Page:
According to Scopes, Montgomery Ward tasked May to write the story for the purpose of distributing it to children who visited Santa. As a member of their staff, the rights for the story belonged to Montgomery Ward. Writing in verse and couplets, May did test the story on his daughter to ensure of its appeal to children. Initially, Montgomery Ward compensated him only as their copywriter, but deeply in debt because of his wife’s medical bills, May negotiated with Ward’s president, Sewell Avery, to restore the copyright to him in 1947.  The key to Rudolph’s success came later when May’s brother-in-law, Johnny Marks, crafted the song made popular by the singing cowboy, Gene Autry. (Today’s kids likely never heard of him, either.)

The story about the ostracized reindeer does contain a message of hope for all those kids out there who don’t travel in the popular crowds or are sought out because of skill or beauty. Rudolph had none of this, yet he had a purpose for life that would not surface until the year Santa encountered fog on Christmas Eve. This situation led to Rudolph’s discovery. As lead reindeer, his glowing nose allowed Santa to transport his sack of toys safely and deliver them to all of the good boys and girls around the world. He became a hero.

I guess this does bring us back to the real reason for the season after all. Jesus’ message of love and forgiveness for each person, regardless of their station in life, skillset or outward appearance also indicates He has a unique purpose for each one. Human beings aren’t cookie cutter creatures, and God has a plan for every one. Each one is special, yet all have a choice to follow God’s plan or their own. The story of Rudolph leaves Jesus out of Christmas, but you can gain some measure of truth from the illustration as you watch him wait for his time to shine.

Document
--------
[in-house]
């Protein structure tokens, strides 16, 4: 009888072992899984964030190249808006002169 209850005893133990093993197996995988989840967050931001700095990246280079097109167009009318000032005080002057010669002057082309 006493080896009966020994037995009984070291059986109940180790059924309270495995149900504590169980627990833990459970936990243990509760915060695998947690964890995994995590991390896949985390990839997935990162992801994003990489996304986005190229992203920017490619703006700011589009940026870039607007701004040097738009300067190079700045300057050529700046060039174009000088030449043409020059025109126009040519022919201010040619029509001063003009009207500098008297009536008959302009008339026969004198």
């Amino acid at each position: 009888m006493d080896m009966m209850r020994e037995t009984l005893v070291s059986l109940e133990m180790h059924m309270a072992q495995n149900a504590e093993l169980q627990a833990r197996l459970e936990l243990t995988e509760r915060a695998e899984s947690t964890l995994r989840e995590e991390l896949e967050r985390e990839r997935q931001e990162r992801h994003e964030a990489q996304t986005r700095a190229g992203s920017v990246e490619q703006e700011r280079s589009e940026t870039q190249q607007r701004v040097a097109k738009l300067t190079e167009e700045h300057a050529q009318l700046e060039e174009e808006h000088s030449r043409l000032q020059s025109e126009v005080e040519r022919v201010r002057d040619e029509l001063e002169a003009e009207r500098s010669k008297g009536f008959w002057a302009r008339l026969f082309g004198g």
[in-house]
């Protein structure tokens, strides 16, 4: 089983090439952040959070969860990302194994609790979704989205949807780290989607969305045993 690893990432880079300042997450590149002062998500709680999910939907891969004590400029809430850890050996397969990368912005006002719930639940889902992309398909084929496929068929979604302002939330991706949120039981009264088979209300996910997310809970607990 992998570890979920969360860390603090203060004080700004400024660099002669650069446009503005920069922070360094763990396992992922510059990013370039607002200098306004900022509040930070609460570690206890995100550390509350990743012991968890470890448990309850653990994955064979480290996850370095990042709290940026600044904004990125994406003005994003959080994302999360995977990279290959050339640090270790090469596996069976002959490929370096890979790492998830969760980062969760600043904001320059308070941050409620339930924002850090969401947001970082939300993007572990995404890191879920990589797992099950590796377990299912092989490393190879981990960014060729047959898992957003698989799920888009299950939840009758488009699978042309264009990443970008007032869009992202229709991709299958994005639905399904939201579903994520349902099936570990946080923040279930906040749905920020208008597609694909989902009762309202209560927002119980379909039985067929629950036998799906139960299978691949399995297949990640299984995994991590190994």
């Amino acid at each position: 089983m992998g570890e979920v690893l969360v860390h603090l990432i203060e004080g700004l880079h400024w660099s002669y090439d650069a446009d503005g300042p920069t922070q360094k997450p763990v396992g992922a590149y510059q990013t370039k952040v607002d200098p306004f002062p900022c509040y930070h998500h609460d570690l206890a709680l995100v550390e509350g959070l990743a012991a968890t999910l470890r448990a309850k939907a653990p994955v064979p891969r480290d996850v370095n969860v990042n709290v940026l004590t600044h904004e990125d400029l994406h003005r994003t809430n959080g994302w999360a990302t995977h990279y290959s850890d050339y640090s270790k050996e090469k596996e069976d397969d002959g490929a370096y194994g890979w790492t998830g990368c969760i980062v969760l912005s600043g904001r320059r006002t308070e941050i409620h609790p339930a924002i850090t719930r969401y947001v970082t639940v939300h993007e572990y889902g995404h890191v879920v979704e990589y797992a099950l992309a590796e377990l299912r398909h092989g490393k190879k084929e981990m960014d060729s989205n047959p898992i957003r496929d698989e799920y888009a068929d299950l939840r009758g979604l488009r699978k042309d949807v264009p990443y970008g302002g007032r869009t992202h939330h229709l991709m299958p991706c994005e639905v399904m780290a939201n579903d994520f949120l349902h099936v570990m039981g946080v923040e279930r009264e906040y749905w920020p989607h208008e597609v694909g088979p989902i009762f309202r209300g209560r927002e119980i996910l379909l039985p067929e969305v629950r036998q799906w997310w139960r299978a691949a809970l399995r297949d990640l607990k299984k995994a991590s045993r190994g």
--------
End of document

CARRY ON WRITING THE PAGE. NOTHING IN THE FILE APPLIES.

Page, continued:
What do we celebrate?

Is it just me or have you also noticed how easily celebrations can get off track and how involvement with the event itself can make you miss the reason for the observance? 

Take Christmas for example. It’s so easy to become distracted with baking, cooking, decorating, shopping and attending holiday functions. We sometimes forget the real reason for the season is Jesus’ birth.  Yet once reminded, we like God’s gift to us in the baby wrapped in swaddling clothes and laying in a manger. 

It’s more involved when we think of Easter. When we try to make our way past the baskets, bonnets and bunnies, do we remember that God sent His Son specifically for this resurrection day? His feet once bound with cloths for warmth climbed a hill carrying a cross. His tiny hands once touching blades of straw were punctured by huge nails to bind Him to a cross. He tasted death on that cross to pay the price for sin, but He rose again from the dead victorious over the grave.

And to think, God planned all of this before the creation of the world because He knew all of us would need a Savior. Wow! 

May you enjoy the blessings of Jesus’ resurrection this Easter. This is what we celebrate.